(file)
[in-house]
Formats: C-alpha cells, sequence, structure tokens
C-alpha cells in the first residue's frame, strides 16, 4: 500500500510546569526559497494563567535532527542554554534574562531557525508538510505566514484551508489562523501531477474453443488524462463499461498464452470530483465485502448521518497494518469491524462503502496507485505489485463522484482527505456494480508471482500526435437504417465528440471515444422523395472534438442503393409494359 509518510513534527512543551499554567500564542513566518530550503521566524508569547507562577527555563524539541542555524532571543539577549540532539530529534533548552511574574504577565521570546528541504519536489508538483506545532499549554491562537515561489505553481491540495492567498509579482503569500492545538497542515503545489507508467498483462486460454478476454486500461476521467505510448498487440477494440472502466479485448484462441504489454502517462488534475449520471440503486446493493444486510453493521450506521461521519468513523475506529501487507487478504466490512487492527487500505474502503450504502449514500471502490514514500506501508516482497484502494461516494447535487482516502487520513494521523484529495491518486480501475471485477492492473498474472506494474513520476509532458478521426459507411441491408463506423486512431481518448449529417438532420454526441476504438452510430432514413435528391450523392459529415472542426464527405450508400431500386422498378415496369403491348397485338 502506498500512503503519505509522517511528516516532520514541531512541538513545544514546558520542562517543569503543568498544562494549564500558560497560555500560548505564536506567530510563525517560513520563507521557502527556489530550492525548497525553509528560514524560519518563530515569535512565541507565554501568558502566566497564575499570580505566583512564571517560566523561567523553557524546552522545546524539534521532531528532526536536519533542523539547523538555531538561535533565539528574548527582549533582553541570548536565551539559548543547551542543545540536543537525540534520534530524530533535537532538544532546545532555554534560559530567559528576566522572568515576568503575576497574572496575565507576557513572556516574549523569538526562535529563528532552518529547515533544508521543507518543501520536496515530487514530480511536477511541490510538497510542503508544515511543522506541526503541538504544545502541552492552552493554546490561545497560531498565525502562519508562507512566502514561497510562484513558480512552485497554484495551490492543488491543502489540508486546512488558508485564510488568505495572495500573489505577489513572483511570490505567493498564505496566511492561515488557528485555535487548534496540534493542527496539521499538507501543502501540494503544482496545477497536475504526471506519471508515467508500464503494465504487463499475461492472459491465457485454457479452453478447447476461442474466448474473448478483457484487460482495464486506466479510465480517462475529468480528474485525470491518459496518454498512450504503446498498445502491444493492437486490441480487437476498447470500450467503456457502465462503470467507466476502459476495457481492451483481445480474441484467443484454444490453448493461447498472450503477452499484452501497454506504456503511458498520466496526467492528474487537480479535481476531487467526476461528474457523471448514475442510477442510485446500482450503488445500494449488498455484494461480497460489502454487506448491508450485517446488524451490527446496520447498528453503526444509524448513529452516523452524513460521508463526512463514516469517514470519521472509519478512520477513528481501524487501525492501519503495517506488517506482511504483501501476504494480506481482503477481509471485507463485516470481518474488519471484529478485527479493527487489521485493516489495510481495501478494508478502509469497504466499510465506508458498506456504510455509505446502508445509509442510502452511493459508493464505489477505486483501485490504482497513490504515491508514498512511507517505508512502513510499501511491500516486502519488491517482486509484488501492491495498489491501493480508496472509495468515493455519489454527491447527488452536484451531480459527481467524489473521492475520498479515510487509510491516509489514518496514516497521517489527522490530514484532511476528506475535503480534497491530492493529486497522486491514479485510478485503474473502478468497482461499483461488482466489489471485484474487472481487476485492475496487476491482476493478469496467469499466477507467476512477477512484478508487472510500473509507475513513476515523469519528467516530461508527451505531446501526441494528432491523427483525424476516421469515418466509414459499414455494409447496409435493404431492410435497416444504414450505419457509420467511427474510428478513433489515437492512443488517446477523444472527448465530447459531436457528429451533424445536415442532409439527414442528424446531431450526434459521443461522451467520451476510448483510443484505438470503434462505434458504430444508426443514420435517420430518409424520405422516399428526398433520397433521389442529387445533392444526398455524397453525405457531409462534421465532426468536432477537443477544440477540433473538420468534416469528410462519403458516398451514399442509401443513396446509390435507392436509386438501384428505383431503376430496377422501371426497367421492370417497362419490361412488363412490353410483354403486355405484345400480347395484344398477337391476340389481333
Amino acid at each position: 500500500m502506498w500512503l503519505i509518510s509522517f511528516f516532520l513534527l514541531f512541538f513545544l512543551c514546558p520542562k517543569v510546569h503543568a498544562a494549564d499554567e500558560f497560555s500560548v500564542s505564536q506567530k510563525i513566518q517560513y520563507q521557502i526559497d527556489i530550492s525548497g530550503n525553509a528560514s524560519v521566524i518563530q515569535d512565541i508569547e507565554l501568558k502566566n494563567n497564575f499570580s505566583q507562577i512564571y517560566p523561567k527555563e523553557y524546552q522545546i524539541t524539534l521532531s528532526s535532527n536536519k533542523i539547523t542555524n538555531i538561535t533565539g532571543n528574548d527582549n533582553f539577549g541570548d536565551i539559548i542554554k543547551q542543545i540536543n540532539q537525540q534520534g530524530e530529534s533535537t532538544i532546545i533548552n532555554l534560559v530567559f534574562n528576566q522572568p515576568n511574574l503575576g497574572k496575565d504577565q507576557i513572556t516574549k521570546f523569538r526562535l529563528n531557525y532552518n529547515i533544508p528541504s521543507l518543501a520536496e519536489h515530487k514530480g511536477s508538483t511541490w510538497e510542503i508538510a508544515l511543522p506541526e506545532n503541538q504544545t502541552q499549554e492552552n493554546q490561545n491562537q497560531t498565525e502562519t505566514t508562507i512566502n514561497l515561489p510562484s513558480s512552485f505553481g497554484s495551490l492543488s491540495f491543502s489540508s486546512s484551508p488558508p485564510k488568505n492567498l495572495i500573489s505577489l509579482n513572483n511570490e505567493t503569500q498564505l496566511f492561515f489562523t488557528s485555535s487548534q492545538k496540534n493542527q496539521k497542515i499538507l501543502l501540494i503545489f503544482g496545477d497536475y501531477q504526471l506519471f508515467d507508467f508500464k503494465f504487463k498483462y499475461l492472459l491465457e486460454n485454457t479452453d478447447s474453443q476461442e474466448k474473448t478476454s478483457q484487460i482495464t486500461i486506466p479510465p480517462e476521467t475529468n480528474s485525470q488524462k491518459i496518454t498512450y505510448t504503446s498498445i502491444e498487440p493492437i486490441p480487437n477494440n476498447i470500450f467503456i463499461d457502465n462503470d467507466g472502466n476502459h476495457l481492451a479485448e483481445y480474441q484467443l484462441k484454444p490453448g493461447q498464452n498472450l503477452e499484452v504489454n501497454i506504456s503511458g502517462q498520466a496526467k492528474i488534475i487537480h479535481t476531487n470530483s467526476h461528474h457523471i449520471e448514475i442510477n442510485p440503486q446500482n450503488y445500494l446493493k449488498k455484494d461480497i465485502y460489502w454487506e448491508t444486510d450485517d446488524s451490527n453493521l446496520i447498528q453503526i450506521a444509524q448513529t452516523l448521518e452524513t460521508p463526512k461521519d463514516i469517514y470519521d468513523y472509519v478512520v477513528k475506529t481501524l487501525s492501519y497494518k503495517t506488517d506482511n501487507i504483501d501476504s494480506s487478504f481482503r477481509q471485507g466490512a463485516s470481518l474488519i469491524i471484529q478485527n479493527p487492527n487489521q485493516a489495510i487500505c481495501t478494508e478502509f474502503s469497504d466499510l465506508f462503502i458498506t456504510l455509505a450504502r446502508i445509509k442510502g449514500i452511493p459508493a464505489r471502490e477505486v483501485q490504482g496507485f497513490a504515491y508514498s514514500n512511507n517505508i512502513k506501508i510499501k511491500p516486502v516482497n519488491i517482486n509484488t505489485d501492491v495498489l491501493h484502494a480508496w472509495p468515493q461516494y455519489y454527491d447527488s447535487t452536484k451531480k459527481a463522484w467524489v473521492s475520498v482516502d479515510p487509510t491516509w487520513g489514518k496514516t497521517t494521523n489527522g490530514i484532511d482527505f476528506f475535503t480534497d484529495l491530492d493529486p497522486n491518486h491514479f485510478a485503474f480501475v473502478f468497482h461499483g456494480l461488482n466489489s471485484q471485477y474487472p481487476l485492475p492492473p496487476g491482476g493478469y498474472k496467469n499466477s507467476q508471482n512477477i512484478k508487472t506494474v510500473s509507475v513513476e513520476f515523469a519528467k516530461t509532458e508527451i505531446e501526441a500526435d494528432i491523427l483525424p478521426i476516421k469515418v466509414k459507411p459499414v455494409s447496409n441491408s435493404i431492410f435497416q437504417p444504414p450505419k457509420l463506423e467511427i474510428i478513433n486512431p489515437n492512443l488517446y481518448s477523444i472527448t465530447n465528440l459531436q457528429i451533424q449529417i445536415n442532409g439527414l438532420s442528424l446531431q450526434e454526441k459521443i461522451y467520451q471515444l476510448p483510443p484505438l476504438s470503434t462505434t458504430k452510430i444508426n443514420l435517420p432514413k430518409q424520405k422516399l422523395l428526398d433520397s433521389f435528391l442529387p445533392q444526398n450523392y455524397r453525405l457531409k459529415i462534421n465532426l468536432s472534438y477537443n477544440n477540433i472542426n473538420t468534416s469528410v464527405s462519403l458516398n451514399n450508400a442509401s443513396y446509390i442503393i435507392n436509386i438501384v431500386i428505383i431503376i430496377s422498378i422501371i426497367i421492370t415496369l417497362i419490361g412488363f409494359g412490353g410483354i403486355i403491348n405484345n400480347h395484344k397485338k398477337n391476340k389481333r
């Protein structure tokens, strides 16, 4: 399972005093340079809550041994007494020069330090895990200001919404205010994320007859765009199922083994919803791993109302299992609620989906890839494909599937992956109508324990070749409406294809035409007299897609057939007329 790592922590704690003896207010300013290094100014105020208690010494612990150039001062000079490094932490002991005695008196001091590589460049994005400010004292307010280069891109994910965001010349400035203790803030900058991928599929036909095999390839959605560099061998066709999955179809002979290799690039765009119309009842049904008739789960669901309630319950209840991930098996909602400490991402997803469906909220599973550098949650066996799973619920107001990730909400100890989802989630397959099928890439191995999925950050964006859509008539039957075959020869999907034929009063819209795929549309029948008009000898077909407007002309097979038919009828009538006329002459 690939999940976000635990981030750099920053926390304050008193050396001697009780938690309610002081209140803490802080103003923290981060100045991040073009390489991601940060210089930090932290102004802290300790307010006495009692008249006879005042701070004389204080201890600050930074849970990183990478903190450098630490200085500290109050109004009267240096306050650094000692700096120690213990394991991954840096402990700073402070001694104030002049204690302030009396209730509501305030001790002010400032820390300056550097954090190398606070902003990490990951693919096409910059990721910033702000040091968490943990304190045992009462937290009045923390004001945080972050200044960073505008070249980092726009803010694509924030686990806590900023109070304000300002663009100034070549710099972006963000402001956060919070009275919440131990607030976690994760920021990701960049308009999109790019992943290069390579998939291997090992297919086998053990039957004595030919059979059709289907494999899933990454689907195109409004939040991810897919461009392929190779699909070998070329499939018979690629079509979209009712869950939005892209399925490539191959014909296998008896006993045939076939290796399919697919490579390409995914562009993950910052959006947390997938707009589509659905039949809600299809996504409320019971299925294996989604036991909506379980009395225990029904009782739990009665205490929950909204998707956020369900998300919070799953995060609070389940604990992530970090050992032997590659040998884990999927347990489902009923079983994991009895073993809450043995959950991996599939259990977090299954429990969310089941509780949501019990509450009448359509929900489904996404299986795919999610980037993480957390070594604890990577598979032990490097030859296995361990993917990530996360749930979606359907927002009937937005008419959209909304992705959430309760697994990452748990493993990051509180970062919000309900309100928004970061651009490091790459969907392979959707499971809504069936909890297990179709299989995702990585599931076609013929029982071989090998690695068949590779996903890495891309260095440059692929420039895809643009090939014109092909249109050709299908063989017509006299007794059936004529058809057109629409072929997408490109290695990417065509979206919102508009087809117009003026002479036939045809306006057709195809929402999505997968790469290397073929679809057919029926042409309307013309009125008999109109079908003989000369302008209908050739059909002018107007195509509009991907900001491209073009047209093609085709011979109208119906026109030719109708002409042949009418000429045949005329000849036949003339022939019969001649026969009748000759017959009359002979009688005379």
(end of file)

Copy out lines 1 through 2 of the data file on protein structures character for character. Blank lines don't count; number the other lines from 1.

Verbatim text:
[in-house]
Formats: C-alpha cells, sequence, structure tokens